Wyatt Earp's second chance

Curtis Varnell, PhD.
Wyatt Earp, circa 1887.

The most popular movies and TV programs of the '50s and '60s involved stories of the Old West. The storyline usually involved the crooks in the black hats facing off against legendary good guys like Wild Bill Hickok, Bass Reeves or the Earp brothers. Sometimes the lines between good and bad were not as clear as we think.

Wyatt Earp was born in 1848 near Joplin, Mo. At an early age, Earp's young wife, Urilla, died and obviously it had a devastating effect on his life. Four months after her death, he had migrated into Indian Territory and was running with the wrong kind. On April 1, 1871, Jacob Owens, a deputy U.S. marshal issued the following warrant: "Wyatt S. Earp, Ed. Kennedy, and John Shown did feloniously and willfully steal two horses, each of a value of one-hundred dollars, the property and chattels of one William Keys!" Owens organized a posse and six days later took Earp and his accomplices as prisoners. Wyatt Earp a horse thief? The court record clearly shows that he was brought back to the Western District, which was then centered in Van Buren. Unable to make the $500 bail, Earp was thrown into jail and was facing up to five years in the federal penitentiary in Little Rock.

Earp and 10 other men were confined in the upper floor of the dilapidated Van Buren jailhouse. Of the cellmates, at least two were convicted murderers awaiting the hangman’s noose. The jail, about to be transferred over to Van Buren, was dark, dirty and in disrepair. Earp and his cellmates pried the rafters off one corner of the cell, entered the attic, and escaped by crawling through a vent and letting themselves to the ground using their bed blankets as ropes. On May 8, 1871, a writ was issued ordering them to appear in court and a week later they were convicted in absentia for horse theft. That warrant was never terminated because Wyatt left the country and took up with a group of buffalo hunters, one of whom was Bat Masterson. Within a few months, Earp joined the police force in Wichita, Kan., and then as deputy sheriff of Dodge City, Kan. His gambler apparel, long-barreled pistol, and willingness to use whatever means necessary to enforce peace soon made him legendary.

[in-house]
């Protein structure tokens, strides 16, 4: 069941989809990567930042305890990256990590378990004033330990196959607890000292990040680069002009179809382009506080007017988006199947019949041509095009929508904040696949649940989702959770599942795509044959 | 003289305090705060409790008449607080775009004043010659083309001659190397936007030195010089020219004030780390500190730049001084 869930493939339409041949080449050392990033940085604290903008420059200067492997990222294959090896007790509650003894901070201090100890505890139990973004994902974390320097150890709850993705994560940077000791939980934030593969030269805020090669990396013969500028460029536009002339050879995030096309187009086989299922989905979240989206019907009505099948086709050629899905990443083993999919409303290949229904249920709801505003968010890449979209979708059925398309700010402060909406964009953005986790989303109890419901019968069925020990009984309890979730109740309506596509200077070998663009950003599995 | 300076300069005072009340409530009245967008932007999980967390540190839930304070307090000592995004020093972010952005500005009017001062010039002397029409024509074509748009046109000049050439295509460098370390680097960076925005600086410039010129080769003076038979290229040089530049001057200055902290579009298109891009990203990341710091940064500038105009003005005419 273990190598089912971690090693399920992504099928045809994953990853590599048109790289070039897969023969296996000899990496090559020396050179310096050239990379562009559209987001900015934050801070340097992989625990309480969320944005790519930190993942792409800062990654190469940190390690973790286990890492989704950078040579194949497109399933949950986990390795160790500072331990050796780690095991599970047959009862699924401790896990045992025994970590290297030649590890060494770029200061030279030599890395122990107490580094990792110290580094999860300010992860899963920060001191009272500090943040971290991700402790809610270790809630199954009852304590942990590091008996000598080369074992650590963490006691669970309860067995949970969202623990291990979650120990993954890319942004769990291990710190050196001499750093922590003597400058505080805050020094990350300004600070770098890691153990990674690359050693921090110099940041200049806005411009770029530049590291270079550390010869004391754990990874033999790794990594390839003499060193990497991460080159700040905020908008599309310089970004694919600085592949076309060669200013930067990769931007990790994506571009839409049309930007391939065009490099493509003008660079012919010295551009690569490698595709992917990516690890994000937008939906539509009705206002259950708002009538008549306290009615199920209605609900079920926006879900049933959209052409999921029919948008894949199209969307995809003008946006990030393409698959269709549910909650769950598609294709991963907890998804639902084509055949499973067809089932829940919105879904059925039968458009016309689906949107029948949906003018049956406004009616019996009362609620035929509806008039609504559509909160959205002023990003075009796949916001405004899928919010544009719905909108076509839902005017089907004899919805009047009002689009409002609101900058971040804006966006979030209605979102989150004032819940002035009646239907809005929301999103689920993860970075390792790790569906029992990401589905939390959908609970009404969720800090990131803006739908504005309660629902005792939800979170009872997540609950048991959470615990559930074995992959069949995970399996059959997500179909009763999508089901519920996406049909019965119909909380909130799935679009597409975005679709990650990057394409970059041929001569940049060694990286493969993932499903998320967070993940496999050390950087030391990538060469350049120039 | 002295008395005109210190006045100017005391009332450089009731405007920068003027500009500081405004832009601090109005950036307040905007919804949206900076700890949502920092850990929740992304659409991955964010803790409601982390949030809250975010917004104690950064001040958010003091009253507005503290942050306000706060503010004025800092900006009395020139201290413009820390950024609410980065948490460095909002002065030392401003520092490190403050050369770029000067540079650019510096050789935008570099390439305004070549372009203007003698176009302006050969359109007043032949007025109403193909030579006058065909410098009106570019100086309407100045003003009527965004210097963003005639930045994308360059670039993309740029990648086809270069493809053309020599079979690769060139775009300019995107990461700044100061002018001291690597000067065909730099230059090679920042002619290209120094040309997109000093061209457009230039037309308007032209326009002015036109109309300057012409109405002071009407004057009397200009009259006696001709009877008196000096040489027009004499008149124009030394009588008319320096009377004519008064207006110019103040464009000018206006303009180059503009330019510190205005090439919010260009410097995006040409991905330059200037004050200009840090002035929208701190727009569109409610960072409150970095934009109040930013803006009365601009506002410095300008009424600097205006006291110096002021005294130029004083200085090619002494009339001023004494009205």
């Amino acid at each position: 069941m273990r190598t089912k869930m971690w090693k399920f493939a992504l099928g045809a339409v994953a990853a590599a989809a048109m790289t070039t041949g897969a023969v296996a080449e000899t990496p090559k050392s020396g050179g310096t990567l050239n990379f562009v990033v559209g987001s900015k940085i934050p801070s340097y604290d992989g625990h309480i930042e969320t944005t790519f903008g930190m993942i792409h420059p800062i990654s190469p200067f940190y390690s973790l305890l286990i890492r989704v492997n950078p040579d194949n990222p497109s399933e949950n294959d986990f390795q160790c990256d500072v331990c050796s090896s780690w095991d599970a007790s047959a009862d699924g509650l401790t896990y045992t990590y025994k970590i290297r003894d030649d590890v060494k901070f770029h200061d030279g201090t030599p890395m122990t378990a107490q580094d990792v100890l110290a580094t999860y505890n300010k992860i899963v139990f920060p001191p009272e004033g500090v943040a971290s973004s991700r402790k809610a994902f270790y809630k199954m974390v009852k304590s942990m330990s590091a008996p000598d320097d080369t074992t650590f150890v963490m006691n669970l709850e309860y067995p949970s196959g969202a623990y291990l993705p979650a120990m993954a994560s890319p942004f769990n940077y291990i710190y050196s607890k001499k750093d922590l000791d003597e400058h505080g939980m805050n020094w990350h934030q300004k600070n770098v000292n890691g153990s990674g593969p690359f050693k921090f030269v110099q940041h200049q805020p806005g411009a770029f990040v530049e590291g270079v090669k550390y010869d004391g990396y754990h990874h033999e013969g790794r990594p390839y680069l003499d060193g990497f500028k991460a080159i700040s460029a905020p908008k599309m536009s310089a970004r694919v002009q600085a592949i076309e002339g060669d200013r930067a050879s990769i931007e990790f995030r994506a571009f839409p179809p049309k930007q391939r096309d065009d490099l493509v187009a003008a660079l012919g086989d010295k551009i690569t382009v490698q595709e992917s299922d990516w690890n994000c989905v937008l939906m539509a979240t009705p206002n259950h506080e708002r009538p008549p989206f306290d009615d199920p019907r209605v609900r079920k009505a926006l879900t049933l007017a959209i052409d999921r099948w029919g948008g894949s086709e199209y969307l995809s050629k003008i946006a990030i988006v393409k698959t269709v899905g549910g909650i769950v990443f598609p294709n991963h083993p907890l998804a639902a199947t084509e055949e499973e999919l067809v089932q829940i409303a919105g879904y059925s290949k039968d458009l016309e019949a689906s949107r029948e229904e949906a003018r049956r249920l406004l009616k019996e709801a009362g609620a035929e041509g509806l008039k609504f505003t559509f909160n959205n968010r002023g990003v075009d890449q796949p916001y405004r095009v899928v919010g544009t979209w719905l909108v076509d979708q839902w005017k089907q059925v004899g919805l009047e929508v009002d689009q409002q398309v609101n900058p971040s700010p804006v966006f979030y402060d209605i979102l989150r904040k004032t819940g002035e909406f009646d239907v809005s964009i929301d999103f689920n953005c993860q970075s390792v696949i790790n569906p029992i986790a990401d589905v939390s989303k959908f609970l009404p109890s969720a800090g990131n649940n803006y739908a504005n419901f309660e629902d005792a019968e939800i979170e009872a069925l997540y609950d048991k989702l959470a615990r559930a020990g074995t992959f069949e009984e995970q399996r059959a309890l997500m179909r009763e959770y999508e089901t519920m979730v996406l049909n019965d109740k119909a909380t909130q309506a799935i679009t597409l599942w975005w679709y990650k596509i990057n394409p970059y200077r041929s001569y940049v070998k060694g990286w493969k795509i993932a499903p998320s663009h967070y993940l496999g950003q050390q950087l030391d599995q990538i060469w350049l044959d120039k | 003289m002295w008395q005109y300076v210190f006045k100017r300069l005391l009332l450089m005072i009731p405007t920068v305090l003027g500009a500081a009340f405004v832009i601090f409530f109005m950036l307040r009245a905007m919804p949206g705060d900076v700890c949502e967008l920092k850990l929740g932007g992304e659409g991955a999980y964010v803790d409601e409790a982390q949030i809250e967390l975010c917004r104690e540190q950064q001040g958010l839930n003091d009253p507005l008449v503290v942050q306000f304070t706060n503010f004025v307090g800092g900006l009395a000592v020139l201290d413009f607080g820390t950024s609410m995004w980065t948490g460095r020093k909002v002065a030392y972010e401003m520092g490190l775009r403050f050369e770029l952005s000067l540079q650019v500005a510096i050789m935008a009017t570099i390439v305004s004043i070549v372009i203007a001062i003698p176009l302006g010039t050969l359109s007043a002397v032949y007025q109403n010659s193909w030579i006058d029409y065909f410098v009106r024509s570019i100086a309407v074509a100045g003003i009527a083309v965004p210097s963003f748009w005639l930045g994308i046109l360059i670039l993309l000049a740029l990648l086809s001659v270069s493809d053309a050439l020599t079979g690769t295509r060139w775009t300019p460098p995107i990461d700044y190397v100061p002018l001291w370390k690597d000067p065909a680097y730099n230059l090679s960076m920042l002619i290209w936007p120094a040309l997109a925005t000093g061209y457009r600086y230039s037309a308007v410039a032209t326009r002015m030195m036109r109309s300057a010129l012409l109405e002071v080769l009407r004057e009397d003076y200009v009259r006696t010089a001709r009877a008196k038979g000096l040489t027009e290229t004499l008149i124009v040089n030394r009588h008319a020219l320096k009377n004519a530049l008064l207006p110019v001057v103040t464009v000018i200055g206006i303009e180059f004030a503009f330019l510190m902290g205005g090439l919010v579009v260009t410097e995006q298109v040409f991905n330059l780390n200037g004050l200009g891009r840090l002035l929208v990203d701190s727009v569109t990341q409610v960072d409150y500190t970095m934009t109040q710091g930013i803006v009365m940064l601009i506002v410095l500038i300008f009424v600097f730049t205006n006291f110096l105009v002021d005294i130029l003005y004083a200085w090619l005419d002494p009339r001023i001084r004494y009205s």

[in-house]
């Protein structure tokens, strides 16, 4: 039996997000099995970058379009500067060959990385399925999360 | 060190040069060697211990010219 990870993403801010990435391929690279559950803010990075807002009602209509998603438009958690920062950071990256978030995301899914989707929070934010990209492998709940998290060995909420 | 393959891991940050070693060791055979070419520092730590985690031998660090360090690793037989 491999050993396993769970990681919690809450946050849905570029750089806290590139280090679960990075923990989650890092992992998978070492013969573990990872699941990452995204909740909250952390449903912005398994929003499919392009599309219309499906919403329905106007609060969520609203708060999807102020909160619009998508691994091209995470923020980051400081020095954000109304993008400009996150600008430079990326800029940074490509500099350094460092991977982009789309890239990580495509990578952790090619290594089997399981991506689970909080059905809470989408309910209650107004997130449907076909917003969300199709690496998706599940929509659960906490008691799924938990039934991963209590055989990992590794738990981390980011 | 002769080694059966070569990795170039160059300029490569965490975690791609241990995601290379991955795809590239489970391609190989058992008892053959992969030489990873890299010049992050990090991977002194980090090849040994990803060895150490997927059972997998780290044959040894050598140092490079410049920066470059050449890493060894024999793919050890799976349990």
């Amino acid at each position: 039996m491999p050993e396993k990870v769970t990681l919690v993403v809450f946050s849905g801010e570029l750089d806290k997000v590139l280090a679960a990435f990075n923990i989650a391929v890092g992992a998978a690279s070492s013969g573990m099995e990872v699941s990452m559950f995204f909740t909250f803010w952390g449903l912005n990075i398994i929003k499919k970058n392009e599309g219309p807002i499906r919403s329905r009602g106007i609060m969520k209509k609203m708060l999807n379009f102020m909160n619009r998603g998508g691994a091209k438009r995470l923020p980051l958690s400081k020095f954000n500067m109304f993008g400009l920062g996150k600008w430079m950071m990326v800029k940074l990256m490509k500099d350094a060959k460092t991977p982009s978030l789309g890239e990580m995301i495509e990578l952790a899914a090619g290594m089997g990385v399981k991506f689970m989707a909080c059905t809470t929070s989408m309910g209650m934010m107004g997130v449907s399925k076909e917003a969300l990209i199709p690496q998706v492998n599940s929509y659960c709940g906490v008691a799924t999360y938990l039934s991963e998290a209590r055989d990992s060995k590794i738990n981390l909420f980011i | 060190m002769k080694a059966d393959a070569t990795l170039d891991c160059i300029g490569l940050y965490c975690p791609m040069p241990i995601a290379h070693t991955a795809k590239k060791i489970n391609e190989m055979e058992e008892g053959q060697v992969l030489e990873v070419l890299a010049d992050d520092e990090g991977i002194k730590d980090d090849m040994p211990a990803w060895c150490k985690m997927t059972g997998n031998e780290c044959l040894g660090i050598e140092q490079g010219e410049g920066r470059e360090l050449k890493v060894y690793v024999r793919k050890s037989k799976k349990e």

Masterson, Doc Holliday and the Earp brothers followed him to the wild frontier town of Tombstone, Ariz. Installed as town marshal, he began instilling peace in a community that catered to people of every vice known.

Recently, walking down the dusty streets of Tombstone, I visited the site of the best-known gunfight of the Old West – the shootout at the O.K. Corral. Masterson, Earp and his brothers faced off against an equal gang of outlaws; a fight ending in the death of three of the bad guys. Earp became the man of legend. The very picture of the ideal lawman who risked life and limb to protect the innocent and ensure peace in the community.

Little did we realize that the most noted lawman of the Old West still has a warrant for his arrest in Van Buren. How would his life have been different if he had gone to trial? We will never know; but we do know that he made the most of his second chance?